Technicians at Horizontal Technology, Inc. (HT) of Houston, Texas—a service company that provides guidance services to the horizontal directional drilling industry—realized early-on that an EDM alone would not be enough to properly manage the amount of survey information taken in on the bores of today. I took on the task of finding a data collector that could be used by HT technicians in the field. We first examined a system produced by a major manufacturer, which was good, but the emphasis was on collection. Since HT performs design and engineering in the field upon collection, we needed a system to compute the data immediately without delaying the customer. Prosurv 2000 is that system. It has enabled the HT technicians to improve communications with professional land surveyors.
One such example of this flexibility was a pair of shore approaches in Morro Bay, California, performed for Environmental Crossings of Conroe, Texas. The project consisted of two bores, starting on land and exiting in the Pacific Ocean. Each line would house a bundle of fiber optic cables servicing a route between San Diego and San Francisco. The north bore was named Segment D and was planned to be 2073.95 feet in length. The south bore was named Segment E and was planned to be 2025.36 feet in length. When HT technician Mike Streams arrived on location to perform the work, there was only one control point remaining from the original survey. Not wanting to waste time, Streams set up on the control point and began mapping the topographical features of the area. A Northing of 10,000 and Easting of 10,000 were assigned, and the area was accurately mapped. When the original survey company arrived and set new points for the bore entry, Mike was able to survey the points. He then used the Prosurv 2000 Translate and Rotate routine to move each of his points on to the State Plane coordinates. Mike stated, "Without that routine I would have had to resurvey the entire job. It saved me a lot of time and got me on the same page with the surveyors and the engineering company." In the past, it was not possible to translate and rotate the surveys onto any coordinate system. Even when a drill was plotted accurately, tie-in information with its surroundings was lacking. The speed of this system allows a technician to gather more information in the same amount of time; which, in turn, will help all concerned to locate this particular drill in the future.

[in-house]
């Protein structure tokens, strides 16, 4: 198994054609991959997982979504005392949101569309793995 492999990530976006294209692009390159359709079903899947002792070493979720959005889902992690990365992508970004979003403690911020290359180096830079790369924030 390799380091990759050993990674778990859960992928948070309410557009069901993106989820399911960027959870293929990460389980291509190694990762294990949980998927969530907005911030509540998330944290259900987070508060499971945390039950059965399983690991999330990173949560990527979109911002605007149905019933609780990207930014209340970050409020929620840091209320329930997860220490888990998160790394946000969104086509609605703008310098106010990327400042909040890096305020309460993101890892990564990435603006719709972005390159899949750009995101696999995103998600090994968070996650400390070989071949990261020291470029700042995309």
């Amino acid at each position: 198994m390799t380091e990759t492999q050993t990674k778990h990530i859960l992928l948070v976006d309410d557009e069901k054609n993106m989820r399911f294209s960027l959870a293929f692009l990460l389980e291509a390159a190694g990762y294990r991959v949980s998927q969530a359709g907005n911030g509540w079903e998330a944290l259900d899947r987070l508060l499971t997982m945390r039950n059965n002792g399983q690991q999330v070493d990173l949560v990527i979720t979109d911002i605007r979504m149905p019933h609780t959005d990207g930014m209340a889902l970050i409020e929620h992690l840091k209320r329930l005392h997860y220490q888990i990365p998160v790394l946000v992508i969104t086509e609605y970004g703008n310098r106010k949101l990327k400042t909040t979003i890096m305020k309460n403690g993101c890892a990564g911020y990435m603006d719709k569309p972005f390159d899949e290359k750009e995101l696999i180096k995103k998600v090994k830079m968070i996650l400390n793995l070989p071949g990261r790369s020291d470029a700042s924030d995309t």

The HT Planner and Asbuilt software package was created to speed the design process and to save the gathered information for the customer, so that information does not have to constantly be re-entered. With these systems working hand-in-hand, drill path design problems can be readily resolved. Each technician goes into the field fully prepared and carries a handheld magnetometer compass, a GPS unit, and software which allows a map to be created showing the drill as it relates to the surrounding area. Prosurv 2000 is an integral part of HT's quest to deliver a comprehensive package of information to its customers.

Don Chaddock works in the day-to-day operations of Horizontal Technology, Inc. He has been involved in heavy industrial construction since 1972, and in horizontal directional drilling since 1993.